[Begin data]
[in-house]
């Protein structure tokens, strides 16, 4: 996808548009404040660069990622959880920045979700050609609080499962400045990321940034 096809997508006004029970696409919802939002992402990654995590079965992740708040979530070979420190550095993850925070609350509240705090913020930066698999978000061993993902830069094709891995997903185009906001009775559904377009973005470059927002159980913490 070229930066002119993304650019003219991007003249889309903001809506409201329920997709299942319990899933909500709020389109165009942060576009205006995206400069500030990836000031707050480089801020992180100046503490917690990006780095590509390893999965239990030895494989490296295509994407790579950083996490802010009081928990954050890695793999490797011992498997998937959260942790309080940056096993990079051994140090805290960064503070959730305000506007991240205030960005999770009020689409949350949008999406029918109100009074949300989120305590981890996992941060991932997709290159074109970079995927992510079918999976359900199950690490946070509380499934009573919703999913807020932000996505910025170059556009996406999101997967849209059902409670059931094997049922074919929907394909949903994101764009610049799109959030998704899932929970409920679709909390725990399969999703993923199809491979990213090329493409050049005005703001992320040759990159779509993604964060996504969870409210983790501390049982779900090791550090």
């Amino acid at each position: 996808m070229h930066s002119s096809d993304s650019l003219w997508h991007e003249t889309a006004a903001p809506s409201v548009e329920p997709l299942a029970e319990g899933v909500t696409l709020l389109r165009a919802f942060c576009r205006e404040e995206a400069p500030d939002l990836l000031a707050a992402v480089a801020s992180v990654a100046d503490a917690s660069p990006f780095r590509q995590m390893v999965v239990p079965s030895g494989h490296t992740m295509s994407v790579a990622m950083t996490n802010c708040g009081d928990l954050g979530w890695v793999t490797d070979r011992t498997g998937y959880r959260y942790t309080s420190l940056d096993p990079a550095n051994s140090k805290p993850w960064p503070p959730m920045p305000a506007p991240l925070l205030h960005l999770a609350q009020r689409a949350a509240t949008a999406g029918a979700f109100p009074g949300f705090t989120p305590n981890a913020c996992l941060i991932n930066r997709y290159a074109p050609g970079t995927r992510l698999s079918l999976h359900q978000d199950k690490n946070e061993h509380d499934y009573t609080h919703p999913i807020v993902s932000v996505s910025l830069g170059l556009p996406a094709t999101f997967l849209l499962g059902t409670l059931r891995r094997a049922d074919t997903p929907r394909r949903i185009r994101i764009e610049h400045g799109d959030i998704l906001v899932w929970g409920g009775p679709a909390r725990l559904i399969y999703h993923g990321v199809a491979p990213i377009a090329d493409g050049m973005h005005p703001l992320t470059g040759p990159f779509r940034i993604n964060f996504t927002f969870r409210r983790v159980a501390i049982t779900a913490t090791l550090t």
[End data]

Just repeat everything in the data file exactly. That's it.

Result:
[in-house]
């Protein structure tokens, strides 16, 4: 996808548009404040660069990622959880920045979700050609609080499962400045990321940034 096809997508006004029970696409919802939002992402990654995590079965992740708040979530070979420190550095993850925070609350509240705090913020930066698999978000061993993902830069094709891995997903185009906001009775559904377009973005470059927002159980913490 070229930066002119993304650019003219991007003249889309903001809506409201329920997709299942319990899933909500709020389109165009942060576009205006995206400069500030990836000031707050480089801020992180100046503490917690990006780095590509390893999965239990030895494989490296295509994407790579950083996490802010009081928990954050890695793999490797011992498997998937959260942790309080940056096993990079051994140090805290960064503070959730305000506007991240205030960005999770009020689409949350949008999406029918109100009074949300989120305590981890996992941060991932997709290159074109970079995927992510079918999976359900199950690490946070509380499934009573919703999913807020932000996505910025170059556009996406999101997967849209059902409670059931094997049922074919929907394909949903994101764009610049799109959030998704899932929970409920679709909390725990399969999703993923199809491979990213090329493409050049005005703001992320040759990159779509993604964060996504969870409210983790501390049982779900090791550090």
């Amino acid at each position: 996808m070229h930066s002119s096809d993304s650019l003219w997508h991007e003249t889309a006004a903001p809506s409201v548009e329920p997709l299942a029970e319990g899933v909500t696409l709020l389109r165009a919802f942060c576009r205006e404040e995206a400069p500030d939002l990836l000031a707050a992402v480089a801020s992180v990654a100046d503490a917690s660069p990006f780095r590509q995590m390893v999965v239990p079965s030895g494989h490296t992740m295509s994407v790579a990622m950083t996490n802010c708040g009081d928990l954050g979530w890695v793999t490797d070979r011992t498997g998937y959880r959260y942790t309080s420190l940056d096993p990079a550095n051994s140090k805290p993850w960064p503070p959730m920045p305000a506007p991240l925070l205030h960005l999770a609350q009020r689409a949350a509240t949008a999406g029918a979700f109100p009074g949300f705090t989120p305590n981890a913020c996992l941060i991932n930066r997709y290159a074109p050609g970079t995927r992510l698999s079918l999976h359900q978000d199950k690490n946070e061993h509380d499934y009573t609080h919703p999913i807020v993902s932000v996505s910025l830069g170059l556009p996406a094709t999101f997967l849209l499962g059902t409670l059931r891995r094997a049922d074919t997903p929907r394909r949903i185009r994101i764009e610049h400045g799109d959030i998704l906001v899932w929970g409920g009775p679709a909390r725990l559904i399969y999703h993923g990321v199809a491979p990213i377009a090329d493409g050049m973005h005005p703001l992320t470059g040759p990159f779509r940034i993604n964060f996504t927002f969870r409210r983790v159980a501390i049982t779900a913490t090791l550090t």